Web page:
[¶21] There are two underlying premises of the appellant's argument on appeal:
1. The record establishes that appellant's vehicle displayed a valid Montana temporary registration certificate.Neither premise appears to be correct.
2. The appellant was entitled to operate his vehicle in North Dakota with a valid Montana temporary registration certificate.
[¶22] The record simply does not establish that the appellant was displaying a valid Montana temporary registration certificate. He was displaying what purported to be a Montana temporary registration certificate (actually, it apparently purported to be a "MONTANA TEMPORARY WINDOW STICKER" and "40 DAY PERMIT ONLY (1) PER VEHICLE SALE"). The appellant testified that he was displaying a Montana temporary registration certificate. The officer testified that it purported to be a Montana temporary registration certificate but that he doubted its authenticity. No competent, admissible evidence was presented that a temporary registration certificate had even been issued in Montana. See N.D.R.Ev. 902 and 1005.
[¶23] The law does not establish that the appellant was entitled to operate his vehicle in North Dakota with a valid Montana temporary registration certificate.
[¶24] "Because the operation of a motor vehicle is a privilege, the legislature of each state may, in the exercise of the police power, enact reasonable regulations requiring the licensing or registration of motor vehicles . . . ." 7A Am. Jur. 2d Automobiles and Highway Traffic § 59 (1997) (footnotes omitted).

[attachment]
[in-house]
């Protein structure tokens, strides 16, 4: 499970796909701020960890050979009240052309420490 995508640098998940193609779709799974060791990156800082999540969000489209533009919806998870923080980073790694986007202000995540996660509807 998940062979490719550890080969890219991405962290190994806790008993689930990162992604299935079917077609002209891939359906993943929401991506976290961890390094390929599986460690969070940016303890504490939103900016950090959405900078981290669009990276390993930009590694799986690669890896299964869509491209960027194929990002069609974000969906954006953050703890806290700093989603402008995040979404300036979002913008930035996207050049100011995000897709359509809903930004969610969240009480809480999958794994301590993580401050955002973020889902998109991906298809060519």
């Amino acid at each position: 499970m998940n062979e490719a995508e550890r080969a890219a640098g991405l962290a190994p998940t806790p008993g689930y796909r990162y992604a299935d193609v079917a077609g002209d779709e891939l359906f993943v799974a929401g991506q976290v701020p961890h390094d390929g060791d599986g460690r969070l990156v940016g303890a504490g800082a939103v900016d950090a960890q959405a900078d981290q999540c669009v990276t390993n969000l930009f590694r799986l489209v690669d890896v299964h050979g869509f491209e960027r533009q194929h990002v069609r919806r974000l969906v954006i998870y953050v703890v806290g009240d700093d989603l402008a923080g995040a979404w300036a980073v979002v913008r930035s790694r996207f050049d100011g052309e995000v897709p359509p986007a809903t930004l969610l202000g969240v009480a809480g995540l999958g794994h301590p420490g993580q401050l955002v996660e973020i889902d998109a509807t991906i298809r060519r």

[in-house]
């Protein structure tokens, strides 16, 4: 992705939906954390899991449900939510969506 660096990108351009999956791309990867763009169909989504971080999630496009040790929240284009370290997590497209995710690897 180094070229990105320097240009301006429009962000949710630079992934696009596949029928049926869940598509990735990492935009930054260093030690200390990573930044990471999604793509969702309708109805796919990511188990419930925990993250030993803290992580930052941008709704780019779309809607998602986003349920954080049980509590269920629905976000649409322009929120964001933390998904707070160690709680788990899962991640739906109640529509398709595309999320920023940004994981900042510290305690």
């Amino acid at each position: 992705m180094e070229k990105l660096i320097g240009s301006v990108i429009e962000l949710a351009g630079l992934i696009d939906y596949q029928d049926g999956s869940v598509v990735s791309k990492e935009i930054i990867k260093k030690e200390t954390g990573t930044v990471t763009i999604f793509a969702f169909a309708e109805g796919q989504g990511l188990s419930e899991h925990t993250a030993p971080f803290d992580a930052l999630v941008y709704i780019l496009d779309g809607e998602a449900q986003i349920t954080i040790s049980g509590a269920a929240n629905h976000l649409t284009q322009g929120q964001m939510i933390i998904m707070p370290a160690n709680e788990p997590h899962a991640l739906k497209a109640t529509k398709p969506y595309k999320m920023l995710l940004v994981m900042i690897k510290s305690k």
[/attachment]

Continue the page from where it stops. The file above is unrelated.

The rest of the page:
[¶25] "It is well settled that the police power of a state to regulate the use of motor vehicles on its highways extends to nonresidents as well as residents, and that a state may prohibit the use of its highways by a foreign motor vehicle unless and until it is licensed in accordance with state laws. While states may allow nonresidents to use vehicles in-state for limited periods of time without complying with their licensing or registration laws, but as a pure matter of state power, a state can stop a nonresident motorist at its boundaries and require him or her, as a condition of operating the motor vehicle on the highways of the state, to pay a reasonable license fee." 7A Am. Jur. 2d Automobiles and Highway Traffic § 60 (1997) (footnotes omitted).